AUGS voices opposition to restrictions on mesh

April 1, 2013

In a new development in the ongoing controversy regarding the use of transvaginal mesh, the American Urogynecologic Society has released a position statement against bans of surgical options such as mesh.

In a new development in the ongoing controversy regarding the use of transvaginal mesh, the American Urogynecologic Society has released a position statement against bans of surgical options such as mesh.

"The American Urogynecologic Society strongly opposes any restrictions by state or local medical organizations, healthcare systems, or insurance companies which ban currently available surgical options performed by qualified and credentialed surgeons on appropriately informed patients with pelvic floor disorders," the statement reads.

In a letter to AUGS members regarding the position statement, AUGS President Anthony G. Visco, MD, explained that in recent months, a state medical organization, a health care system, and a malpractice insurance company have considered restricting or have banned the use of transvaginal mesh for prolapse.

"A ban on mesh would have a chilling effect on research in this area and would severely limit the advancement of science and future innovations that could significantly help women. We recommend preserving all surgical options, including transvaginal mesh for pelvic organ prolapse, adopting recently published credentialing guidelines, standardizing the informed consent process, and establishing a robust mechanism to track both surgeons and products being implanted to fully assess safety and efficacy," Dr. Visco said in the letter.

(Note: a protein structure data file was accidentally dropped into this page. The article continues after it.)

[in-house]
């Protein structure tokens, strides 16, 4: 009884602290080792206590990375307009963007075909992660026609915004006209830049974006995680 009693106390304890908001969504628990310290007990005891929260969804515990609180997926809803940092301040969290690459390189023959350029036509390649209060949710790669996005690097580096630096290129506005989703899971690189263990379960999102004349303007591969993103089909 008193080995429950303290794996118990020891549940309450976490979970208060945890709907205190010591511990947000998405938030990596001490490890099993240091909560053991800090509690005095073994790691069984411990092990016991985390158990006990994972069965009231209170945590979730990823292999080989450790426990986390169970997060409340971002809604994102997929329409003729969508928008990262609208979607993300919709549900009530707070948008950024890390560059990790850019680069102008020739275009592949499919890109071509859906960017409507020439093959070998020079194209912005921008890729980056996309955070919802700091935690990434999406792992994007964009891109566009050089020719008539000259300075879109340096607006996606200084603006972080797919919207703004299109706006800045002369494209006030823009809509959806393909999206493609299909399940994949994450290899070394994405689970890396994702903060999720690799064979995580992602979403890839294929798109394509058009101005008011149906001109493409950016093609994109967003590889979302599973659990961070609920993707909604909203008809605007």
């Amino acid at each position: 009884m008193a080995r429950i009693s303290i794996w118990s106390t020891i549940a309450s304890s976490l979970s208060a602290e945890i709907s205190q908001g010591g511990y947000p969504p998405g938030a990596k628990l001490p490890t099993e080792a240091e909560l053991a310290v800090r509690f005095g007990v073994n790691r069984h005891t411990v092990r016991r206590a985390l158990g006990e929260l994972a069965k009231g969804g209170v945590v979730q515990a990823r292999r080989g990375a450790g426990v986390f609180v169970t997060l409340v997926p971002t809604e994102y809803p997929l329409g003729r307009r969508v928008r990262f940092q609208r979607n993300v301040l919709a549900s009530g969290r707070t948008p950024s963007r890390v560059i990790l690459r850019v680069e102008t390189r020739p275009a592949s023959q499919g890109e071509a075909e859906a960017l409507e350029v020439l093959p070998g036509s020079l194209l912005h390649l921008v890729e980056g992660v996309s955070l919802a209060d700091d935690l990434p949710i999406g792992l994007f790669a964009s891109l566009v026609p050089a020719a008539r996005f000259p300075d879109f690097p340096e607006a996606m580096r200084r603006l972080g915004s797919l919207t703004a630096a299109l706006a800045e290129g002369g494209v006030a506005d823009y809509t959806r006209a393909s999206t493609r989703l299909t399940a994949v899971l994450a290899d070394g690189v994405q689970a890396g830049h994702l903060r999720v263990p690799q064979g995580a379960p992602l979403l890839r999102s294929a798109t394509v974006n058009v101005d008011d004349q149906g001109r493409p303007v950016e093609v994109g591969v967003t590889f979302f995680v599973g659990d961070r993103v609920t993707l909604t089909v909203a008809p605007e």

AUGS provided several justifications for the position statement, including:

  • A complete restriction on the use of surgical mesh was not the stated intent of the January 2011 FDA safety communication regarding mesh.

  • The decision on surgical alternatives should be made by the patient and her surgeon.

  • A ban on surgical mesh would prohibit the surgical studies mandated by the FDA and recommended by the National Institutes of Health, American College of Obstetricians and Gynecologists, and AUGS.

  • In some circumstances, transvaginal mesh for pelvic organ prolapse may be the most appropriate surgical option.

  • Any restriction of mesh slings for the treatment of stress urinary incontinence is clearly not supported by any professional organization or the FDA.

  • Any restriction of mesh placed abdominally for the treatment of prolapse is clearly not supported by any professional organization or the FDA.

  • Instead of a ban on mesh, AUGS recommends the implementation of credentialing guidelines so that mesh procedures are performed by qualified surgeons.

"It is imperative that local hospitals and health systems establish and strictly enforce robust processes to both credential and audit surgeons with specific expertise, experience, training, and skill to perform these procedures," AUGS said in the position statement.

Related Content

Transvaginal mesh controversy: Careful patient selection is key

AUGS issues guide on sacrocolpopexy credentialing